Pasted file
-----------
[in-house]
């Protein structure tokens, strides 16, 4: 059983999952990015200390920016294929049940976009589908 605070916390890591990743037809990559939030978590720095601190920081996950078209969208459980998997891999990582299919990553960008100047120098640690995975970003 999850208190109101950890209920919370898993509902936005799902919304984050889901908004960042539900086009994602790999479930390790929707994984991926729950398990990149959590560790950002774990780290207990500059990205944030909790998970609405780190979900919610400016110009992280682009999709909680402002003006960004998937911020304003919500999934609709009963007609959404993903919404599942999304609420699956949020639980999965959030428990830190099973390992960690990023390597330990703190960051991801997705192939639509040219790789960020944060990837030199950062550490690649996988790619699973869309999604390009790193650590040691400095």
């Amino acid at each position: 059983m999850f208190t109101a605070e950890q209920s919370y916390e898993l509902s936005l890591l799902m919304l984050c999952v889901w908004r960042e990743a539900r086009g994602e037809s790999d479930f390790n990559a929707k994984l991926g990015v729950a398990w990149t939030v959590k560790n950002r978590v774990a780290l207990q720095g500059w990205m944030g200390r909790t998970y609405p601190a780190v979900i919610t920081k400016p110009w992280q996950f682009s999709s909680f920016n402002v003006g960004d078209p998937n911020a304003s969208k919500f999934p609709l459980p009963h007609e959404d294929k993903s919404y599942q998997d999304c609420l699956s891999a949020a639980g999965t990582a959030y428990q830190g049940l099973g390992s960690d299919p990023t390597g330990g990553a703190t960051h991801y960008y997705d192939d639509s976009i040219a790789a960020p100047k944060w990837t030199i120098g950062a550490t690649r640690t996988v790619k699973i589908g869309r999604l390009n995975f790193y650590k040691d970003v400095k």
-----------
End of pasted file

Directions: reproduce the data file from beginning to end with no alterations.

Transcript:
[in-house]
């Protein structure tokens, strides 16, 4: 059983999952990015200390920016294929049940976009589908 605070916390890591990743037809990559939030978590720095601190920081996950078209969208459980998997891999990582299919990553960008100047120098640690995975970003 999850208190109101950890209920919370898993509902936005799902919304984050889901908004960042539900086009994602790999479930390790929707994984991926729950398990990149959590560790950002774990780290207990500059990205944030909790998970609405780190979900919610400016110009992280682009999709909680402002003006960004998937911020304003919500999934609709009963007609959404993903919404599942999304609420699956949020639980999965959030428990830190099973390992960690990023390597330990703190960051991801997705192939639509040219790789960020944060990837030199950062550490690649996988790619699973869309999604390009790193650590040691400095």
């Amino acid at each position: 059983m999850f208190t109101a605070e950890q209920s919370y916390e898993l509902s936005l890591l799902m919304l984050c999952v889901w908004r960042e990743a539900r086009g994602e037809s790999d479930f390790n990559a929707k994984l991926g990015v729950a398990w990149t939030v959590k560790n950002r978590v774990a780290l207990q720095g500059w990205m944030g200390r909790t998970y609405p601190a780190v979900i919610t920081k400016p110009w992280q996950f682009s999709s909680f920016n402002v003006g960004d078209p998937n911020a304003s969208k919500f999934p609709l459980p009963h007609e959404d294929k993903s919404y599942q998997d999304c609420l699956s891999a949020a639980g999965t990582a959030y428990q830190g049940l099973g390992s960690d299919p990023t390597g330990g990553a703190t960051h991801y960008y997705d192939d639509s976009i040219a790789a960020p100047k944060w990837t030199i120098g950062a550490t690649r640690t996988v790619k699973i589908g869309r999604l390009n995975f790193y650590k040691d970003v400095k």